The process of combining identical strings is called "interning", and has been done for many years by lots of language compilers, but not always. The answer to the question, especially as expanded by @GennadyVanin--Novosibirsk, depends on the language and the compiler implementation. For Java, all constant strings are interned, as required by the Java Language Specification. But that's only constant string expressions, and only when they're compiled at the same time. If you have two Java strings sufficiently separated in time and space (e.g., compiled into separate JAR files), they will not be the same object. Similarly, dynamically created Java strings (e.g., the output of various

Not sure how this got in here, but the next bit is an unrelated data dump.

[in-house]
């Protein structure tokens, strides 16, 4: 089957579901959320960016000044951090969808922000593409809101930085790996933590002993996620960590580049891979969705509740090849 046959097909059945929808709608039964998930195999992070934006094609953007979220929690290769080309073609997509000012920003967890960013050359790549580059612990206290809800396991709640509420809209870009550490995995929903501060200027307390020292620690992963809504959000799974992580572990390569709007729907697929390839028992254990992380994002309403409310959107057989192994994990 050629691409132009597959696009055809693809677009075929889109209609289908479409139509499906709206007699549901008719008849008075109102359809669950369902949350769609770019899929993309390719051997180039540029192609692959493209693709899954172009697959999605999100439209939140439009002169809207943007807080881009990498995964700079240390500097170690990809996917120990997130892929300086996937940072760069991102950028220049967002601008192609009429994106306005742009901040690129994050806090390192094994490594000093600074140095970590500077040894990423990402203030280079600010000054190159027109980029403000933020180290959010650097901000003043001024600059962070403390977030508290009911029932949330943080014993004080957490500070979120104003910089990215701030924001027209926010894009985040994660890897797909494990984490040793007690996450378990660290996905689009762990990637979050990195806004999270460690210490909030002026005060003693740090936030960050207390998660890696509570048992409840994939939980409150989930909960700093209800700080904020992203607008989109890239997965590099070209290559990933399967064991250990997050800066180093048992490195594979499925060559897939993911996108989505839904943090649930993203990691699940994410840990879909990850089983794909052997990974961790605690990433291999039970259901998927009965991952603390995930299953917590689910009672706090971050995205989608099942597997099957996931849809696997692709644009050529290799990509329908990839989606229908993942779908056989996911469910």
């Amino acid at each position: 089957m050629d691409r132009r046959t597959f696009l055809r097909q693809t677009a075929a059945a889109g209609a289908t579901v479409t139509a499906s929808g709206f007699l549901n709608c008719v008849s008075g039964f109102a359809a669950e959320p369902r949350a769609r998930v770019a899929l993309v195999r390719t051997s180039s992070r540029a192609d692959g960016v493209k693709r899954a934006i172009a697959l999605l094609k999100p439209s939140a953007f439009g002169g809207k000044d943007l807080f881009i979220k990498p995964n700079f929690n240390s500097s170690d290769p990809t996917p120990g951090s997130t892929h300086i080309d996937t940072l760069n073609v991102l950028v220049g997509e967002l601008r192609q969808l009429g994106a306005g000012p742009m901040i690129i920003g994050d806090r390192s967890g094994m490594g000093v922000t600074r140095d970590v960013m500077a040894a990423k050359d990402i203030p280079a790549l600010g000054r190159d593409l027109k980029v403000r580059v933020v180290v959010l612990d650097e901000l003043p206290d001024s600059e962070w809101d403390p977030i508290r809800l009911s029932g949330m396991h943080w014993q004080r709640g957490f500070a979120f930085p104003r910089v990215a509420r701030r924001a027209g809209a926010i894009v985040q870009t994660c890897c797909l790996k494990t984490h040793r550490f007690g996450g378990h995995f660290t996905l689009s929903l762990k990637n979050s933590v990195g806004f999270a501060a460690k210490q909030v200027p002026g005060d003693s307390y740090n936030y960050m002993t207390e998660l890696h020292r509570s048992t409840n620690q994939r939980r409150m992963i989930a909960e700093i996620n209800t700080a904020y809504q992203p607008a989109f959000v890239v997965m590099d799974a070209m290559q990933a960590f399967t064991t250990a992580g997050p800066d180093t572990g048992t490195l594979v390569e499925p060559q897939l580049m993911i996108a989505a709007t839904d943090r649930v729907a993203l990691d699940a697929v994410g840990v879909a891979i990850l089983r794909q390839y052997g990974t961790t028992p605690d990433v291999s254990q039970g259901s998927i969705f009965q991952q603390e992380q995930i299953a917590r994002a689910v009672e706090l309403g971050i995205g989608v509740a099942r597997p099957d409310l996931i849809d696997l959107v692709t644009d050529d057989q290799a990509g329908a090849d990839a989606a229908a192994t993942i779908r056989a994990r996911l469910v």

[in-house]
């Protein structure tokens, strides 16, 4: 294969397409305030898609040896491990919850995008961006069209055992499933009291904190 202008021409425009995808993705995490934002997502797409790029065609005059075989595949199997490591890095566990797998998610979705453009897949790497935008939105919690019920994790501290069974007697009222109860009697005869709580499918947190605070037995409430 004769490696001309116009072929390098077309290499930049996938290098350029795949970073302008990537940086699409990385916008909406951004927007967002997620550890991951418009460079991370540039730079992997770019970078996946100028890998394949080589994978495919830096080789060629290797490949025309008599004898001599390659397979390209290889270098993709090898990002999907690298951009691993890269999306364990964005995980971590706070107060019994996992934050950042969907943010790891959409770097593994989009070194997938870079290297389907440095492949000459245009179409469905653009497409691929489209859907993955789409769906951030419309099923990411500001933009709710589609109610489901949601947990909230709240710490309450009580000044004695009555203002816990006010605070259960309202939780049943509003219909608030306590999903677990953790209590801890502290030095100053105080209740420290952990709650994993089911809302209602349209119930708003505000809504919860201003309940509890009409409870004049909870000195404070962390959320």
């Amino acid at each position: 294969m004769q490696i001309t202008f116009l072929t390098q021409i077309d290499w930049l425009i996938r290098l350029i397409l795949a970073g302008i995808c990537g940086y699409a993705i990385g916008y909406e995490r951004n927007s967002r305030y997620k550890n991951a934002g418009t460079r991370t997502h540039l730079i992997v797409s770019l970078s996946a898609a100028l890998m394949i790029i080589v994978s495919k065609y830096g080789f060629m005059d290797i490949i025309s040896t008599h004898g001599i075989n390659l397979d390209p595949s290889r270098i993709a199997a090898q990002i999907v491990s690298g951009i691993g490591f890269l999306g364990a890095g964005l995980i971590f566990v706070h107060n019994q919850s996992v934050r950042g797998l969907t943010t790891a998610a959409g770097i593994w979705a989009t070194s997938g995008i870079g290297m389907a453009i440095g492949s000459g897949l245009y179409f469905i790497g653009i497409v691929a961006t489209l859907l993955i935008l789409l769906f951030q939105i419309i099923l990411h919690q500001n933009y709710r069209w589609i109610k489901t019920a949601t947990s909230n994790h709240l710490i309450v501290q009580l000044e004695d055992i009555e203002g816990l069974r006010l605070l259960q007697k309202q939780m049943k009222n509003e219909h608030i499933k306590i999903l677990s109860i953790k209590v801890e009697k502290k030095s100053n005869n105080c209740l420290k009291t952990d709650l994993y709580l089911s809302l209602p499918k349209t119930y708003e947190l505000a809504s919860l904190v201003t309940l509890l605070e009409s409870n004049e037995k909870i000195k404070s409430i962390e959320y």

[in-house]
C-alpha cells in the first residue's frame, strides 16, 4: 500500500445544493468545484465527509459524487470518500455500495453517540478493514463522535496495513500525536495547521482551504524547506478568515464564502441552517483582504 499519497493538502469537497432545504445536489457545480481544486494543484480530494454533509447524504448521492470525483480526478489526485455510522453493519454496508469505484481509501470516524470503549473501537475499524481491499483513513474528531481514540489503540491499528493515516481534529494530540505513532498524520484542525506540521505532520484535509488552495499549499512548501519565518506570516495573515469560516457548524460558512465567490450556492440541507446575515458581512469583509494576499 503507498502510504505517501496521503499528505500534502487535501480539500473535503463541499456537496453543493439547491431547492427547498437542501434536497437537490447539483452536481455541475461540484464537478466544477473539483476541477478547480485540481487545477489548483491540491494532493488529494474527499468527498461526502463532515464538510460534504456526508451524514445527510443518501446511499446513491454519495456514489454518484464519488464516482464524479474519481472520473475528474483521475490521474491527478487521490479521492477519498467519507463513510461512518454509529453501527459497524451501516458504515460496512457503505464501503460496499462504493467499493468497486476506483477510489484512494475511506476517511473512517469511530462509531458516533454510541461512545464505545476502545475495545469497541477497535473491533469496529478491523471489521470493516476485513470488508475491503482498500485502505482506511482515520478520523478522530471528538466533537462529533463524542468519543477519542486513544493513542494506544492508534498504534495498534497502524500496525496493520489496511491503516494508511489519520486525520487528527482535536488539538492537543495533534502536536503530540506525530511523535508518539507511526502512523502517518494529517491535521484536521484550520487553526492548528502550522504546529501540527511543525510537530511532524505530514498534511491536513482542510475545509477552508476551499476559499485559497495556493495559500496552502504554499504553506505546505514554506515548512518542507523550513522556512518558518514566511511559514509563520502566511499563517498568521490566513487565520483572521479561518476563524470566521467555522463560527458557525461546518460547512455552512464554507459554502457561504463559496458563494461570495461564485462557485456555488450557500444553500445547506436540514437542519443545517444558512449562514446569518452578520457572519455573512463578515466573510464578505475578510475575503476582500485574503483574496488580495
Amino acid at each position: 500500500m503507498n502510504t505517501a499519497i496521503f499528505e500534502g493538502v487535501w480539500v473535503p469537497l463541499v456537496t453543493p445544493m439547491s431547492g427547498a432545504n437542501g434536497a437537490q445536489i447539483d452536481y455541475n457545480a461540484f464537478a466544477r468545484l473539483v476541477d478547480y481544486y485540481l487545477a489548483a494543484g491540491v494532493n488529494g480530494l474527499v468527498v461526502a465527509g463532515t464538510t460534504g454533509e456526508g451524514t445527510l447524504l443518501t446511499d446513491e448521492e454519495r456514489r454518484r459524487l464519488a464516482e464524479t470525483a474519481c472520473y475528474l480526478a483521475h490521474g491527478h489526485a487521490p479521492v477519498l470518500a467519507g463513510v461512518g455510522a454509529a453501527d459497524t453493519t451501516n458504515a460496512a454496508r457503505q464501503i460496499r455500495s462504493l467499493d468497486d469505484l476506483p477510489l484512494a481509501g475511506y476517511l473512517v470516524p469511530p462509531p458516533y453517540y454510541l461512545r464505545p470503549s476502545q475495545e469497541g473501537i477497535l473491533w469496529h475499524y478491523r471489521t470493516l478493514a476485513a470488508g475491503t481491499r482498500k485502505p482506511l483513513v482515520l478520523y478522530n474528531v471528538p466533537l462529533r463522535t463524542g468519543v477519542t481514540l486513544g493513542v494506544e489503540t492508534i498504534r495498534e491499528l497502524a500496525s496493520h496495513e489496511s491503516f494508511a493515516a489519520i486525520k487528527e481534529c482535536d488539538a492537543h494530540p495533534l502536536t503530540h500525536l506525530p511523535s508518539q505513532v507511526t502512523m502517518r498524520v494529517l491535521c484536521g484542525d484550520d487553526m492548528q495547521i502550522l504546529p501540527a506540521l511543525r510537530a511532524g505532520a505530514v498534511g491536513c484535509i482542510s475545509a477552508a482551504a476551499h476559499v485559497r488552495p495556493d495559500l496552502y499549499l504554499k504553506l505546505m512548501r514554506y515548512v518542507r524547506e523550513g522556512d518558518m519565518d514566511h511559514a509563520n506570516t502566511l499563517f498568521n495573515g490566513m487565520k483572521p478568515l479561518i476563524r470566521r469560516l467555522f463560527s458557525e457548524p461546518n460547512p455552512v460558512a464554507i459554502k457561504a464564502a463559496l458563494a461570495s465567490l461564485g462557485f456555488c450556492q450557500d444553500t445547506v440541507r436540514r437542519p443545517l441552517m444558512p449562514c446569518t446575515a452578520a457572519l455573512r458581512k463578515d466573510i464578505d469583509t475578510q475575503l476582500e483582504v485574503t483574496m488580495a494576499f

toString() methods) won't be interned unless the method specifically requests it via
String.intern(). And yes, all uses of an interned string will share the same memory locations - that's a big part of why strings are interned in the first place.
As to other languages, that's a bigger question, but with all the information in these answers, I'm sure you can research it on the web. Suffice it to say that there is no universal agreement on how this ought to be done.